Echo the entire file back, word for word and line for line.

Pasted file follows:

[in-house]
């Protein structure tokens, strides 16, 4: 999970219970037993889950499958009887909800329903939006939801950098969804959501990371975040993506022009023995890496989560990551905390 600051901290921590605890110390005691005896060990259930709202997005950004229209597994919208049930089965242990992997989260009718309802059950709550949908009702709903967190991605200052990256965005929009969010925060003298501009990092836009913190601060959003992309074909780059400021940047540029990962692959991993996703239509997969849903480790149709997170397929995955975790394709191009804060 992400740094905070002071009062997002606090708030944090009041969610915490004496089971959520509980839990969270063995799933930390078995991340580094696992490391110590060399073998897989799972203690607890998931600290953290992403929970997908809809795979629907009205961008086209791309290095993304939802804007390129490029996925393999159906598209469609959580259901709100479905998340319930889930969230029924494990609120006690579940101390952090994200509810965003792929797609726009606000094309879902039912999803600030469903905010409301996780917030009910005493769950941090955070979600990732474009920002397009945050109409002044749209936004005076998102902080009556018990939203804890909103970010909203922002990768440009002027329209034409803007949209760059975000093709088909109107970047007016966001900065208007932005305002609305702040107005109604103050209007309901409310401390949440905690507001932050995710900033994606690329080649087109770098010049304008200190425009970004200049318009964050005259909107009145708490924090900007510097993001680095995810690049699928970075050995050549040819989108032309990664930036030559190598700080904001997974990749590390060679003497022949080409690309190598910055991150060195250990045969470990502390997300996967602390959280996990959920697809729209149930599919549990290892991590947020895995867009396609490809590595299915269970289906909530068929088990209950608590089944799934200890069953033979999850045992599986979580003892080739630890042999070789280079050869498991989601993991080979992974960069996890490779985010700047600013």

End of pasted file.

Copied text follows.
[in-house]
């Protein structure tokens, strides 16, 4: 999970219970037993889950499958009887909800329903939006939801950098969804959501990371975040993506022009023995890496989560990551905390 600051901290921590605890110390005691005896060990259930709202997005950004229209597994919208049930089965242990992997989260009718309802059950709550949908009702709903967190991605200052990256965005929009969010925060003298501009990092836009913190601060959003992309074909780059400021940047540029990962692959991993996703239509997969849903480790149709997170397929995955975790394709191009804060 992400740094905070002071009062997002606090708030944090009041969610915490004496089971959520509980839990969270063995799933930390078995991340580094696992490391110590060399073998897989799972203690607890998931600290953290992403929970997908809809795979629907009205961008086209791309290095993304939802804007390129490029996925393999159906598209469609959580259901709100479905998340319930889930969230029924494990609120006690579940101390952090994200509810965003792929797609726009606000094309879902039912999803600030469903905010409301996780917030009910005493769950941090955070979600990732474009920002397009945050109409002044749209936004005076998102902080009556018990939203804890909103970010909203922002990768440009002027329209034409803007949209760059975000093709088909109107970047007016966001900065208007932005305002609305702040107005109604103050209007309901409310401390949440905690507001932050995710900033994606690329080649087109770098010049304008200190425009970004200049318009964050005259909107009145708490924090900007510097993001680095995810690049699928970075050995050549040819989108032309990664930036030559190598700080904001997974990749590390060679003497022949080409690309190598910055991150060195250990045969470990502390997300996967602390959280996990959920697809729209149930599919549990290892991590947020895995867009396609490809590595299915269970289906909530068929088990209950608590089944799934200890069953033979999850045992599986979580003892080739630890042999070789280079050869498991989601993991080979992974960069996890490779985010700047600013």